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Volume 22, Number 7—July 2016

Pegivirus Infection in Domestic Pigs, Germany

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To the Editor: The family Flaviviridae includes many human and animal virus pathogens. Recently, in addition to the genera Flavivirus, Hepacivirus, and Pestivirus, a fourth genus, Pegivirus, has been identified (1). In addition to human pegiviruses, a range of phylogenetic, highly divergent pegiviral sequences have been identified in various animal species, including primates, bats, rodents, and horses (2). We report the detection of a porcine pegivirus (PPgV) in serum samples from pigs.

Initially, we investigated pooled serum samples by using high-throughput sequencing methods and isolated RNA from individual porcine serum samples by using the QIAmp Viral RNA Mini Kit (QIAGEN, Hilden, Germany). We prepared libraries compatible with Illumina (San Diego, CA, USA) sequencing from pooled samples and individual serum samples by using the ScriptSeq version 2 RNA-Seq Library Preparation Kit (Epicenter, Madison, WI, USA) and sequenced them by using a HiSeq 2500 (2 × 150 cycles paired-end; Illumina) for pooled samples and MiSeq (2 × 250 cycles paired-end; Illumina) for individual samples (3).

We conducted quantitative reverse transcription PCR (RT-PCR) by using a Quantitect-SYBR Green Assay (QIAGEN) and primers PPgV_fwd: 5′-CTGTCTATGCTGGTCACGGA-3′ and PPgV_rev: 5′-GCCATAGAACGGGAAGTCGC-3′. By using high-throughput sequencing of the pooled serum sample library (23,167,090 reads), we identified 1 contig (4,582 bp) that had distant nucleotide sequence simi-larity to bat pegivirus (69% and 4% sequence coverage) and 2 contigs (2,683 bp and 665 bp) that had 73% sequence coverage, thereby covering 8% and 37% of the identified sequence. RT-PCR with primers designed on basis of recovered sequences identified the sample containing pegivirus sequences. Subsequent MiSeq analysis (7,085,595 reads) of an RNA library prepared from a sample from 1 animal identified 1 contig (9,145 nt) with sequence similarity to pe-givirus sequences.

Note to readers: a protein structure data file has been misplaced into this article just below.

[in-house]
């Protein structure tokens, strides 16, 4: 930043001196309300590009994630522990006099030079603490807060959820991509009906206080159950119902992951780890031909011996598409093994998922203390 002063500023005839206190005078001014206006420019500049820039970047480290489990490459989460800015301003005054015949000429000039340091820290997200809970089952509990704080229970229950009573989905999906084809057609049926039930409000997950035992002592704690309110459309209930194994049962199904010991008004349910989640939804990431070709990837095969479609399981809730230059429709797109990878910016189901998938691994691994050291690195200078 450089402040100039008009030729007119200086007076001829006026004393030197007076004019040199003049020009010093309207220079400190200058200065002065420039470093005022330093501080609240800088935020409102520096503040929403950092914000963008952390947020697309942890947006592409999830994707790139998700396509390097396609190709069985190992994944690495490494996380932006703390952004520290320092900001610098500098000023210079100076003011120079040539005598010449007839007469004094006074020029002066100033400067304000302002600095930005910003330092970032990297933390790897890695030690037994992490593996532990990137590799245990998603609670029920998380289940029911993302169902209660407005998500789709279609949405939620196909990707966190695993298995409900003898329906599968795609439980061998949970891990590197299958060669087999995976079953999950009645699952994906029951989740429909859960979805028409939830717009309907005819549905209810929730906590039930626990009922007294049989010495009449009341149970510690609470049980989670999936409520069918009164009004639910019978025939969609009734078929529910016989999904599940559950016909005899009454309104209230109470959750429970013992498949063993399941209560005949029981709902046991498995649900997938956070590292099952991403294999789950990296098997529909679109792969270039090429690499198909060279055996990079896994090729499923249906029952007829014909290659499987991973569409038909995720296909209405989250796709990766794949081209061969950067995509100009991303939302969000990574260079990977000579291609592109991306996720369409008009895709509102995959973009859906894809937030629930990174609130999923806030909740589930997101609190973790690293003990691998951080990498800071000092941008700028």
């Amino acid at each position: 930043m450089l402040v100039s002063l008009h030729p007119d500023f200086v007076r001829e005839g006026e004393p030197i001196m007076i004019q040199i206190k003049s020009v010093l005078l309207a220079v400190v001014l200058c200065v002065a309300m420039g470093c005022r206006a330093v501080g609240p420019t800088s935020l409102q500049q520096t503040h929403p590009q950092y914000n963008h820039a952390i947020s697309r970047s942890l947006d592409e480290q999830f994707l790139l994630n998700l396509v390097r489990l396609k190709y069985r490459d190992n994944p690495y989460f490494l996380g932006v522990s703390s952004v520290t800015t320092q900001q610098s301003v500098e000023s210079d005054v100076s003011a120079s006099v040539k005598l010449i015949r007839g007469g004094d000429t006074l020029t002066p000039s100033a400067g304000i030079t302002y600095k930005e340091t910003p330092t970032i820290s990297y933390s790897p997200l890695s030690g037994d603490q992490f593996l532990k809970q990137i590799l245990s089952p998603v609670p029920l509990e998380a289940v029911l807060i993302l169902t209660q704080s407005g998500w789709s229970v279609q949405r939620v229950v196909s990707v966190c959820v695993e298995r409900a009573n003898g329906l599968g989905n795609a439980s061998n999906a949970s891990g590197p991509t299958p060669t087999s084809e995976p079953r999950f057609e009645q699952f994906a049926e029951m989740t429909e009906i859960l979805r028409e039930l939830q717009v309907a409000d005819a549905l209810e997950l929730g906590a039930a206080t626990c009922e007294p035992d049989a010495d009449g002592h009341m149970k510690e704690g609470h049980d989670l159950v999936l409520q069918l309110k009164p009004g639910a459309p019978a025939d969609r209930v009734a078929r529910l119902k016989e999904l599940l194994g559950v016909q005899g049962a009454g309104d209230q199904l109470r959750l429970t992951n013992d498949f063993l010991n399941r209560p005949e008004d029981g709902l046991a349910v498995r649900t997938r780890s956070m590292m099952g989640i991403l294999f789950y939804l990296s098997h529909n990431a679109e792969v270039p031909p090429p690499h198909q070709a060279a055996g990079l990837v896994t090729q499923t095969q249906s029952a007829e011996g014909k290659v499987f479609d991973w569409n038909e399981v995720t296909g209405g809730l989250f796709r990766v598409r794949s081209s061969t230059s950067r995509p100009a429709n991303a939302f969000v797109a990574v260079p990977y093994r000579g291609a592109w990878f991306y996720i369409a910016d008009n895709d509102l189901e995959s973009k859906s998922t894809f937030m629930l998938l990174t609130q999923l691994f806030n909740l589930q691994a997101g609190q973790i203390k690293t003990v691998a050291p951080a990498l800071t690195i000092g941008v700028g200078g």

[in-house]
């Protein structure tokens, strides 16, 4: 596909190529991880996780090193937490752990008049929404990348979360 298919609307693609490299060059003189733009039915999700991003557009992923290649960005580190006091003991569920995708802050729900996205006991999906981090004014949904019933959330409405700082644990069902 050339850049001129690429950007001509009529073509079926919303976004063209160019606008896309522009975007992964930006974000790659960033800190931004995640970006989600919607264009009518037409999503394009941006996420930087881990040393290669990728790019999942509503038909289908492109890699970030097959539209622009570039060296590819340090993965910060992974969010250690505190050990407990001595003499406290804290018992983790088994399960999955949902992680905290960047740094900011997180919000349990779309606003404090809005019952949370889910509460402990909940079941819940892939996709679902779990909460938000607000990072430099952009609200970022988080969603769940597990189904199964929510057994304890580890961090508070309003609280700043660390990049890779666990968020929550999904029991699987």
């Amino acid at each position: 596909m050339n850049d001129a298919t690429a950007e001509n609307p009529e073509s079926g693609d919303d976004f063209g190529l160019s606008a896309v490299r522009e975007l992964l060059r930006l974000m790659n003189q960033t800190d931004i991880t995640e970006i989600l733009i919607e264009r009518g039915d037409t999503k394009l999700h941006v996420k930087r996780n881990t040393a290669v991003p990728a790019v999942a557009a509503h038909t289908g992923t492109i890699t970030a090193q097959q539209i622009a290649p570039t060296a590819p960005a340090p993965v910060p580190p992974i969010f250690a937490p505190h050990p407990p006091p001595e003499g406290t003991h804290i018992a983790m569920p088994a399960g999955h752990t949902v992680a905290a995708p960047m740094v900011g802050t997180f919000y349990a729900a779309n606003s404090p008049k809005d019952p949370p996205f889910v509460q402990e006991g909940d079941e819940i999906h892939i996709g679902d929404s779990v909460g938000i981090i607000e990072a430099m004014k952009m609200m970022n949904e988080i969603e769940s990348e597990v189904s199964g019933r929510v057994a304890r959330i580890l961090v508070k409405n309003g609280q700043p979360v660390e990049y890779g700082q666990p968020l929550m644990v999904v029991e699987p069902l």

We performed 3′ end completion of the viral genome by rapid amplification of cDNA ends and identified the entire open reading frame of PPgV_903 encoding 2,972 aa (GenBank accession no. KU351669). Analysis of the pegivirus 5′-untranslated region identified a highly structured internal ribosome entry site motif (Technical Appendix), which was similar in structure to previously described 5′ untranslated region structures of other pegiviruses (4,5).

Pegiviruses do not encode a protein homologous to the capsid protein of other viruses of the family Flaviviridae, another common feature of pegiviruses (6). The presence of cleavage sites for cellular signal peptidases and viral proteases indicates that, similar to polyproteins of other pegiviruses and members of the genus Hepacivirus, the pegivirus polyprotein NH2-E1- E2-Px-NS2-NS3-NS4A-NS4B-NS5A-NS5B-COOH (E [envelope], NS [nonstructural], and Px [protein X]) is cleaved co-translationally and posttranslationally.

We tested 3 additional animals from the same breeding cohort for virus RNA at irregular intervals for 22 months. One animal was positive for pegivirus RNA for 7 months, and the other 2 animals had pegivirus RNA in serum for 16 and 22 months. None of these animals showed obvious clinical signs attributable to virus infection. Follow-up investigation of 455 serum samples from 37 swine holdings from Germany identified 10 (2.2%) samples from 6 pig holdings that contained pegivirus RNA. We obtained 2 additional near full-length genomic sequences (PPgV_80F and PPgV_S8-7) from 2 animals in different herds by high-throughput sequencing, RT-PCR, and Sanger sequencing (GenBank accession nos. KU351670 and KU351671).